Language makes a difference: Narratives from the past, role models for the future

Susanne Bock, who celebrated her 100th birthday this year, obtained her doctoral degree in 1993 under the supervision of Ruth Wodak, linguist at the University of Vienna, and appeared afterwards as contemporary witness time and again. In this interview she tells us how her dream of studying came true.

uni:view: Susanne Bock, you celebrated your 100th birthday this year and you look back on a very eventful life. One of the milestones in your life is your studies in Linguistics at the University of Vienna after you retired. What were your reasons for this?

Susanne Bock: Retiring gave me the possibility to start a university degree in a third attempt. During the first attempt, in Vienna in 1938, I could not enrol on religious grounds. During the second attempt, I had emigrated and was living in England. When I began my studies at Oxford University, I had to give it up at the outbreak of war.

Susanne Bock was born in Vienna in 1920. When she was 18 years old, she witnessed the "Anschluss" of Austria to Nazi Germany in 1938. As she came from a so called assimilated Jewish family, she could not enrol at the University of Vienna as initially planned and had to flee. In England, she worked, among others, as nurse. After returning to Vienna in 1946, she worked, among others, as an editor for a British press agency. After her retirement in 1975, her dream of enrolling on the degree programme in Linguistics at the University of Vienna became true. There, she obtained her doctoral degree under the supervision of Ruth Wodak in 1993. After completing her studies, Susanne Bock wrote two autobiographical books and repeatedly appeared as a contemporary witness.

Professor Wolfgang Dressler, who was new to the University of Vienna then, advised me to study Linguistics in the 1970s. I had command of various languages and an understanding of how language works. And indeed, I began to study at the University. At the beginning, I felt like a complete stranger. Little by little, I found my way into the departmental operations and great friendships formed.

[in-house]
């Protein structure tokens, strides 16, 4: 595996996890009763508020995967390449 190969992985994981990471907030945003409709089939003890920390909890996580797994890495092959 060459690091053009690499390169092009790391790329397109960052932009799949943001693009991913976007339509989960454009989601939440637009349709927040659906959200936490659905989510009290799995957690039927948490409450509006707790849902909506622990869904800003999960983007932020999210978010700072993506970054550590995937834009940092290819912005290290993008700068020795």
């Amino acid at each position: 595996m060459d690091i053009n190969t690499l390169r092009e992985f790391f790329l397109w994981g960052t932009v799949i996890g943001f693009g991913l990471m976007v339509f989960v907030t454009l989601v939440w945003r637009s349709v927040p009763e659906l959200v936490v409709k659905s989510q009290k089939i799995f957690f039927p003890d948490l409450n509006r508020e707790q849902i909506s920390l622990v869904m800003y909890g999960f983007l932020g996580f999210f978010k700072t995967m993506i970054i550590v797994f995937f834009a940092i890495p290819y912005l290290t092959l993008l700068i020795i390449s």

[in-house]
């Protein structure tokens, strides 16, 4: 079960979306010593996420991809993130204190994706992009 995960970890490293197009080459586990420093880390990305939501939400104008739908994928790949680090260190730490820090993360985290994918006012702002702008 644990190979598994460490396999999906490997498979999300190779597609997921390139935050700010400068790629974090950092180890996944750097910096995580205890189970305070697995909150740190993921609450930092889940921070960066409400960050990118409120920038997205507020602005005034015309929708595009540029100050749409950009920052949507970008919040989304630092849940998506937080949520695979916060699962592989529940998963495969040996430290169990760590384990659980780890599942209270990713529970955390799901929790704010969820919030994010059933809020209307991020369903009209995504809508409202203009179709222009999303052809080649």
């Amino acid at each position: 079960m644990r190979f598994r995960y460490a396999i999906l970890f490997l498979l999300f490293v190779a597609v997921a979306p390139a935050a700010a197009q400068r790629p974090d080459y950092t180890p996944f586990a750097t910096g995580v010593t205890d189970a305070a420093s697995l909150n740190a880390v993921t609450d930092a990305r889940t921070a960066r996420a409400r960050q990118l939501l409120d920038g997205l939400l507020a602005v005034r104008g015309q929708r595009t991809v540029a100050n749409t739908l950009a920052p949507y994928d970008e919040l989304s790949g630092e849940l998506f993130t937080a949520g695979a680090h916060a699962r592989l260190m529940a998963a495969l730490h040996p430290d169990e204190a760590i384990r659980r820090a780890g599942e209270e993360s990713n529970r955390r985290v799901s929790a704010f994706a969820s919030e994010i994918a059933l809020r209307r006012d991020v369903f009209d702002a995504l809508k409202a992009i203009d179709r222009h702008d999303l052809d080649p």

uni:view: Ruth Wodak, what was Susanne Bock like during her studies?

Ruth Wodak:
Susanne Bock felt familiar already during our first encounter, especially due to her biography that resembled my parents’ biographies, who were also refugees in England. Moreover, the fact that she wanted to fulfil her life dream belatedly touched me deeply. I was pleased that I could help her in this regard.

She integrated very well with the community at the Department, was always around and even brought Buchteln (jam buns) with custard to the department parties. Susi Bock was a model student. Based on her experience and her age, she naturally asked completely different questions compared to the young students. She absolutely enriched our department.

The University of Vienna cooperates with the business world, culture and society in research projects. About 10,000 students graduate from the University of Vienna every year. The University prepares them for a professional career and encourages critical thinking and self-determined decision-making.